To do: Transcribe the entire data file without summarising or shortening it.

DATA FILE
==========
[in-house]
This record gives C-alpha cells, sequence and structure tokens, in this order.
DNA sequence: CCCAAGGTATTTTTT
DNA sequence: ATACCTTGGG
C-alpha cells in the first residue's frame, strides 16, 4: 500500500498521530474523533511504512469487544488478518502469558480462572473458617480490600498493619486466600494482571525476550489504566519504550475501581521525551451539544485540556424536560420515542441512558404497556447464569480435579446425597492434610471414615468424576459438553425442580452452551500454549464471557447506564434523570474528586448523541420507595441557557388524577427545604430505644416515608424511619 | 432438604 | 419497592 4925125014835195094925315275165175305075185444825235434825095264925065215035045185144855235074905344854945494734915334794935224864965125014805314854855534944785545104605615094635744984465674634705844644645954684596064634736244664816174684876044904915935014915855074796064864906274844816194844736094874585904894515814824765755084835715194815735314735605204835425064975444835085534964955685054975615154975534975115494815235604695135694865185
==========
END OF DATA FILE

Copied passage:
[in-house]
This record gives C-alpha cells, sequence and structure tokens, in this order.
DNA sequence: CCCAAGGTATTTTTT
DNA sequence: ATACCTTGGG
C-alpha cells in the first residue's frame, strides 16, 4: 500500500498521530474523533511504512469487544488478518502469558480462572473458617480490600498493619486466600494482571525476550489504566519504550475501581521525551451539544485540556424536560420515542441512558404497556447464569480435579446425597492434610471414615468424576459438553425442580452452551500454549464471557447506564434523570474528586448523541420507595441557557388524577427545604430505644416515608424511619 | 432438604 | 419497592 4925125014835195094925315275165175305075185444825235434825095264925065215035045185144855235074905344854945494734915334794935224864965125014805314854855534944785545104605615094635744984465674634705844644645954684596064634736244664816174684876044904915935014915855074796064864906274844816194844736094874585904894515814824765755084835715194815735314735605204835425064975444835085534964955685054975615154975534975115494815235604695135694865185